Gill nets, which have been forbidden in the upper part of the Gulf since 2015, are mainly used to fish another endangered, endemic animal of the Gulf: the totoaba bass, sought for its bladder, and not for its meat. This bladder is sold at high value on the black market in China and Hong Kong, and the rest of this predator is thrown back, bleeding, in to the sea.

These banned gill nets are the cause of death of many animals that get trapped in them, including the vaquita. Last year the only sightings of this marine mammal were three dead individuals whose cause of death was determined by scientists as being due to entanglement in gill nets, which traps them and prevents them to come up to the surface for air. They literally suffocate to death.

Efforts are being made in order to keep the refuge a safe place from the nets. It is therefore imperative that adequate law enforcement measures are put in to place, including, reporting illegal activity in the area and apprehending those engaged in it. Sea Shepherd is committed to keep patrolling and monitoring the refuge, and to remove every illegal net encountered.

The Gulf of California is a stunning place where the desert is bathed by a beautiful sea, often described as the aquarium of the planet. If our relationship to it doesn't change immediately, it will soon be turned into an open-air cemetery, reminiscent of a world that once was, and is no more.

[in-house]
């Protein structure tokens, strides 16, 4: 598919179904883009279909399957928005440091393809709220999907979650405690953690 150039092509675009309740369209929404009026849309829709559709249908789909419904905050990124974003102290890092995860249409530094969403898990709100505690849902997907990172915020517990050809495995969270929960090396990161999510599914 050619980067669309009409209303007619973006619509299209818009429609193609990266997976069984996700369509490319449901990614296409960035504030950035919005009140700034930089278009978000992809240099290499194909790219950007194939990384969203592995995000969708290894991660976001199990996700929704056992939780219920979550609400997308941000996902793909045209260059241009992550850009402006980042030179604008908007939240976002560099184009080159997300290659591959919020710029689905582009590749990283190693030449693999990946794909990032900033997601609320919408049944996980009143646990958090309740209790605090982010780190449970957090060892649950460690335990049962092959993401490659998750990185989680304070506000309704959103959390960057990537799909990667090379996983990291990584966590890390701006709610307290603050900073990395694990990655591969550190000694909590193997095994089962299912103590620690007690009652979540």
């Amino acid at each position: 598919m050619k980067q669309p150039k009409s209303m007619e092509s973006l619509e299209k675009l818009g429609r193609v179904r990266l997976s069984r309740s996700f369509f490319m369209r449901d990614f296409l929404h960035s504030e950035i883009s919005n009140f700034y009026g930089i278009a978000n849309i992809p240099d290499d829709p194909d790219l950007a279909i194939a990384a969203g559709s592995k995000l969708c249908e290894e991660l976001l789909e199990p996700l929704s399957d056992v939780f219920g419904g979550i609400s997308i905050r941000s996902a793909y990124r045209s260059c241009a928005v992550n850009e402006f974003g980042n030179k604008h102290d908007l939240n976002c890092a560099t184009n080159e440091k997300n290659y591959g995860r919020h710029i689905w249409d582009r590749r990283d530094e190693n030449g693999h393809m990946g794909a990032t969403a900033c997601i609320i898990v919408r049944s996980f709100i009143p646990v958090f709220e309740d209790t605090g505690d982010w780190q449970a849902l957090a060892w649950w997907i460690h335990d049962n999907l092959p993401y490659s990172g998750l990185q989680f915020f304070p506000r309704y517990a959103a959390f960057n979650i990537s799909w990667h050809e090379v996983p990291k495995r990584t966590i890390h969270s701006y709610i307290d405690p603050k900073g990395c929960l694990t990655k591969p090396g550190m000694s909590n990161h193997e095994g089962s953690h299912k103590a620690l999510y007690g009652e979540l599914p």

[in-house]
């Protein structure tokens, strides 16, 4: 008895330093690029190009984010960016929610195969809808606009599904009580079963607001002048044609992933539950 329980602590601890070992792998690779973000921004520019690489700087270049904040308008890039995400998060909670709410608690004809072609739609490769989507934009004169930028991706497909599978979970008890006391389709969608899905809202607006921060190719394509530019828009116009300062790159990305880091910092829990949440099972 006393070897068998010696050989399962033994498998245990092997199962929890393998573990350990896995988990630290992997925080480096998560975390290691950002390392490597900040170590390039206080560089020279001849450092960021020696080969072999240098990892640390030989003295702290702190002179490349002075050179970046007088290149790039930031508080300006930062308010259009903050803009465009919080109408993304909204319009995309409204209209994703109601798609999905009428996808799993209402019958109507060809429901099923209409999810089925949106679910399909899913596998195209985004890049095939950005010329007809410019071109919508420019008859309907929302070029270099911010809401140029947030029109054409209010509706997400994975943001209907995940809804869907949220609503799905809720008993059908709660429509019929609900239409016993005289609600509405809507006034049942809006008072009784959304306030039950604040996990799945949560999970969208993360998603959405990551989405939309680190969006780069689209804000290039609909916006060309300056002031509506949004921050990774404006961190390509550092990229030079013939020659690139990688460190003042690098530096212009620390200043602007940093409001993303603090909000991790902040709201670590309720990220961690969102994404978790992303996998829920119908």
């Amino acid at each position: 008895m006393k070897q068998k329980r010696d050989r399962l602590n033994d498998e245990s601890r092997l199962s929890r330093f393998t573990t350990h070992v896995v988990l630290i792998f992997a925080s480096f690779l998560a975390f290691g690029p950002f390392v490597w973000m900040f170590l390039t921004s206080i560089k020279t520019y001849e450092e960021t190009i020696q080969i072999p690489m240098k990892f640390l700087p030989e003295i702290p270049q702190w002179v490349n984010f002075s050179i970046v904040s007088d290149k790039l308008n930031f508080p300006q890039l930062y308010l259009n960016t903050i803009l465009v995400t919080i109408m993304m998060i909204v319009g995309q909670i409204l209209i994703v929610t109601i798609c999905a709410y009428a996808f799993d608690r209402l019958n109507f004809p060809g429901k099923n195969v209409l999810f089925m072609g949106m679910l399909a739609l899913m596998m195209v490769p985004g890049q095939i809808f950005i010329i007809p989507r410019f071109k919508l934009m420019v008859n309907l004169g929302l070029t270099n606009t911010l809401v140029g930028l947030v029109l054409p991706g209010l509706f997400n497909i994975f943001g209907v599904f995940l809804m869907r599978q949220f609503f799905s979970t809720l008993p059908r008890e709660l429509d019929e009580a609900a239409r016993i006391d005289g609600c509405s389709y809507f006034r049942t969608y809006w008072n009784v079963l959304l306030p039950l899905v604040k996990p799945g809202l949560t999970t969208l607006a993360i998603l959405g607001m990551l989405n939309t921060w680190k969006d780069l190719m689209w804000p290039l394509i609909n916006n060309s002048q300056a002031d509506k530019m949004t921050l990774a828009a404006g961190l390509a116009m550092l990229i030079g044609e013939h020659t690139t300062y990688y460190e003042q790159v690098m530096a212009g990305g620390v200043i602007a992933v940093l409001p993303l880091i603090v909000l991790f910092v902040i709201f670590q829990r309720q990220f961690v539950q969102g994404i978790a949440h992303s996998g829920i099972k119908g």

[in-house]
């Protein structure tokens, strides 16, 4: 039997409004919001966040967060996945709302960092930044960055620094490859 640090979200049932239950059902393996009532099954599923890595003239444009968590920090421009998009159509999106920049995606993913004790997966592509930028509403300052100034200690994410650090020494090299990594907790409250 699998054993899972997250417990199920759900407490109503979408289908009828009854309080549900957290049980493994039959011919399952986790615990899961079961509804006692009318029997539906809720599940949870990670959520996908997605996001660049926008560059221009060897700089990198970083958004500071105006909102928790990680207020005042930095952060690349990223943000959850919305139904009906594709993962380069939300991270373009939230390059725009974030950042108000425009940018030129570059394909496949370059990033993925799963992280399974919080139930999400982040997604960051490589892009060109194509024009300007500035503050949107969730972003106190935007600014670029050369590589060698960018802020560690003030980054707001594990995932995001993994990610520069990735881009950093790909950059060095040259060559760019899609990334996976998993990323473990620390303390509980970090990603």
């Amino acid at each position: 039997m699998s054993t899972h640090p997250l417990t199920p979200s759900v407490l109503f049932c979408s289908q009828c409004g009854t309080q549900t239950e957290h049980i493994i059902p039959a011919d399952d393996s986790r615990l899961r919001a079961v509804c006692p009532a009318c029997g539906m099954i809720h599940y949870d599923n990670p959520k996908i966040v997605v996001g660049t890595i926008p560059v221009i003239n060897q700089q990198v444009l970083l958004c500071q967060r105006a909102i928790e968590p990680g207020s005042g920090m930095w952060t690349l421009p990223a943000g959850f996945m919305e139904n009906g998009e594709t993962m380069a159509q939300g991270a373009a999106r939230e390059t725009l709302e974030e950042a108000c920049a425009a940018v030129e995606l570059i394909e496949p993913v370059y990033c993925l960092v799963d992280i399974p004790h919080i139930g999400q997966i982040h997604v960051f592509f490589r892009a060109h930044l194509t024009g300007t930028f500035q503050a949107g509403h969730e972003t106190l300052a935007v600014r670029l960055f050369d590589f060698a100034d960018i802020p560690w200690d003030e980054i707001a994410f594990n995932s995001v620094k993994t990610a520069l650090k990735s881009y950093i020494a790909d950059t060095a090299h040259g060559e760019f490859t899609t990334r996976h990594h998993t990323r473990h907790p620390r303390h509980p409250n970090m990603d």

Raffaella Tolicetti is the ship manager on the M/V Sam Simon. The M/V Sam Simon and the M/V Farley Mowat are in the Gulf of California for Operation Milaro III.

Show Comments ()
Sponsored
TAFE SA TONSLEY / Flickr

Worldwide Clean Energy Investments Hit $333.5 Billion Last Year

Global investment in renewable energy hit $333.5 billion in 2018, the second-highest on record, according to a new analysis from Bloomberg New Energy Finance (BNEF).

That's a 3 percent jump from 2016 and 7 percent short of the $360 billion record set in 2015.

Keep reading... Show less
Renewable Energy

How Blockchain Could Boost Clean Energy

By Jeremy Deaton

Bitcoin, the much-hyped cryptocurrency, made headlines recently for driving a surge in power use. Around the globe, digital entrepreneurs are 'mining' bitcoins by solving complex math problems, using supercomputers to get the job done. Those supercomputers use a ton of power, which largely comes from coal- and gas-fired power plants spewing gobs of carbon pollution.